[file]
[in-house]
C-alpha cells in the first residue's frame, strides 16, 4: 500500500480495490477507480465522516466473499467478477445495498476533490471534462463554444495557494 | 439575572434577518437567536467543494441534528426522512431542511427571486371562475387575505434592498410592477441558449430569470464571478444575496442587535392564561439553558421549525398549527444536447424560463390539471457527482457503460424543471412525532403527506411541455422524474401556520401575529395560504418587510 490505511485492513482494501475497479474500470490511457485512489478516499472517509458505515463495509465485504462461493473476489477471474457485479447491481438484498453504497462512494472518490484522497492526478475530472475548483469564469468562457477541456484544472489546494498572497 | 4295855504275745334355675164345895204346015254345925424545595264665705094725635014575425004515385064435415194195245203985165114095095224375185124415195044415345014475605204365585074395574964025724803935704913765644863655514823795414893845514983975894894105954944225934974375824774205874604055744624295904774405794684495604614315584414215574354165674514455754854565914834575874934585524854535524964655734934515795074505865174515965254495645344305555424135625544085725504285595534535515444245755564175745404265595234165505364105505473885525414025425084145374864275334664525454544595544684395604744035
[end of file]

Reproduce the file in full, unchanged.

[in-house]
C-alpha cells in the first residue's frame, strides 16, 4: 500500500480495490477507480465522516466473499467478477445495498476533490471534462463554444495557494 | 439575572434577518437567536467543494441534528426522512431542511427571486371562475387575505434592498410592477441558449430569470464571478444575496442587535392564561439553558421549525398549527444536447424560463390539471457527482457503460424543471412525532403527506411541455422524474401556520401575529395560504418587510 490505511485492513482494501475497479474500470490511457485512489478516499472517509458505515463495509465485504462461493473476489477471474457485479447491481438484498453504497462512494472518490484522497492526478475530472475548483469564469468562457477541456484544472489546494498572497 | 4295855504275745334355675164345895204346015254345925424545595264665705094725635014575425004515385064435415194195245203985165114095095224375185124415195044415345014475605204365585074395574964025724803935704913765644863655514823795414893845514983975894894105954944225934974375824774205874604055744624295904774405794684495604614315584414215574354165674514455754854565914834575874934585524854535524964655734934515795074505865174515965254495645344305555424135625544085725504285595534535515444245755564175745404265595234165505364105505473885525414025425084145374864275334664525454544595544684395604744035